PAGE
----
Real Estate Agency’s Negligence Costs them over $740k after House Fire

Did you know that a real estate agency can be sued for negligence in handling and exercising care in their management of properties?


Case Law

On 19 March 2024, the Court handed down the decision in Coulter v Bush [1], where the Real Estate Agency, Domain Residential Northern Beaches Pty Ltd (Domain) was found negligent in its provision of services to the property owners.

The selling agent from Domain asked that the tenants of the property leave while she prepared it for an open house. The agent was cleaning up the house and removed the bedding sheets which were hanging over the balcony railing and placed them in a bedroom on a cupboard against a wall light. Within 20 minutes, a fire started which was  believed to be caused from the overheating of the light against the sheets.

The tenants who lost their personal property and belongings sued the property owner for damages, and the owners in turn sued Domain for loss of the house. The selling agent, on behalf of Domain, provided controversial and inconsistent evidence where she claimed she was unaware there was a light nor that she had covered it with the sheets. The Court found her to be an aggressive and uncooperative witness and relied on expert evidence.

Forensic Fire Investigation Experts were called to provide their expert opinion. The Court considered that:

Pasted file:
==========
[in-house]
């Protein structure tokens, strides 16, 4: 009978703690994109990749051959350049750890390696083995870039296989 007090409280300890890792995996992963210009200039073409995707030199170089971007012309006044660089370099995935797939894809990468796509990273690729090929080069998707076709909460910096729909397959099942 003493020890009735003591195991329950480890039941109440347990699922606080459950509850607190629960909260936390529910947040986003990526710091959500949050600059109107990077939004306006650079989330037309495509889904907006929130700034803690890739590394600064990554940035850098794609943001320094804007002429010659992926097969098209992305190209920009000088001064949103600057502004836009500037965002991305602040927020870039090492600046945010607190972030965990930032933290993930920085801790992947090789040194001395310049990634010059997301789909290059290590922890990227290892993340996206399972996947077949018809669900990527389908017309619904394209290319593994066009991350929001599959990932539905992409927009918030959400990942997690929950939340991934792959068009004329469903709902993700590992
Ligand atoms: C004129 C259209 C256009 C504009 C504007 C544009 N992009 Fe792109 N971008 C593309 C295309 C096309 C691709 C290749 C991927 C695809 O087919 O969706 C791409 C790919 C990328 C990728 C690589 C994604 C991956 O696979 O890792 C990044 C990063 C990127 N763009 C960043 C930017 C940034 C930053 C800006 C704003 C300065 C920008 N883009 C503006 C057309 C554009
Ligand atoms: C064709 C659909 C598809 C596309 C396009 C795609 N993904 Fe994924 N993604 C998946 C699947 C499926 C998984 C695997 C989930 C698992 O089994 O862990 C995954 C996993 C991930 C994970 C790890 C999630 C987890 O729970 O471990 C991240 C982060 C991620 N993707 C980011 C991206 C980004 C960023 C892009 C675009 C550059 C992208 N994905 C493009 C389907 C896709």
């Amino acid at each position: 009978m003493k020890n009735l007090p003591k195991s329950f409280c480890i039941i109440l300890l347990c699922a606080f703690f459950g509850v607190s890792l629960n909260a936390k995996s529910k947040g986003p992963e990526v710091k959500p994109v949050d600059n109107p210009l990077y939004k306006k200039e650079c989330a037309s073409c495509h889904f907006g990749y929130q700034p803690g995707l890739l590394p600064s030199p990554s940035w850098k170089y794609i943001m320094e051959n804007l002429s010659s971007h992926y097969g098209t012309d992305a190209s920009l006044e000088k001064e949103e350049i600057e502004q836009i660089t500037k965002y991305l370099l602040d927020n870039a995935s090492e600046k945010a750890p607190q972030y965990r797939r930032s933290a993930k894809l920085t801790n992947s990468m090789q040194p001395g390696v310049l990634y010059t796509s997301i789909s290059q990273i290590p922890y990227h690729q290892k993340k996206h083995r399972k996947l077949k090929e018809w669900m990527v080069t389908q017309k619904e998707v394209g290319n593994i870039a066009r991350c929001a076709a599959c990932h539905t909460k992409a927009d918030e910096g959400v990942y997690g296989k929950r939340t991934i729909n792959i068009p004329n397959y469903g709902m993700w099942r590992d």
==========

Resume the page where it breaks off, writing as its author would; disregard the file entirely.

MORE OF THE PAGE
1. There were no other possible ignition sources;
  2. The bedding was not in that room until it was placed there by the agent;
  3. The light was not on until the agent turned it on;
  4. There was no fire at the time the agent did those things; and
  5. 20 minutes later, there was a fire in that room.

The Court concluded, on the balance of probabilities, the agent did cause the fire pursuant to the Civil Liability Act 2002. The risk of a fire by throwing sheets on top of a light was an obvious, foreseeable risk and the agent ought to have known this.

The Court also found that the agent’s negligent act was a breach of the Australia Consumer Law around the agency agreement between Domain and the property owners, which implied “a guarantee that Domain will render its services with due care and skill”. Domain failed to take reasonable care to prevent damage to the tenant’s personal property and the house respectively.

Domain was ordered to pay property owner $740,842.93 plus interest while the tenants were awarded of $120k collectively.

 

Separately and tragically, a NSW home owner has been fined the maximum amount of only $667.25 for failing to comply with smoke alarm legislation relating to a property she owns in Queensland that burned down last year, causing the deaths of a father and his five children. Whilst the magistrate acknowledged the “pittance” the property owner had to pay; Magistrate Deborah Vasta claimed that it was not for her to comment on the laws. Magistrate Vasta further states that “it’s absolutely no excuse that she failed to keep abreast of the laws required of an investment property owner in having the premises legally wired with smoke detectors after January 2022.” This is a timely reminder for real estate agents and agencies to ensure they have proper smoke alarm compliance procedures in place to minimise the risk of tragedies such as this occurring again.

 

It is important to ensure that your agency agreements and Agency is compliant with the Australian Consumer Law and the Civil Liability Act 2002 in addition to local real estate laws, in all aspects of providing services to property owners and tenants. To ensure your agency is compliant, please do not hesitate to contact us to assist you.

 

 

Citations:
[1] Coulter v Bush; Coulter v Domain Residential Northern Beaches Pty Ltd [2024] NSWSC 267

 

Baybridge

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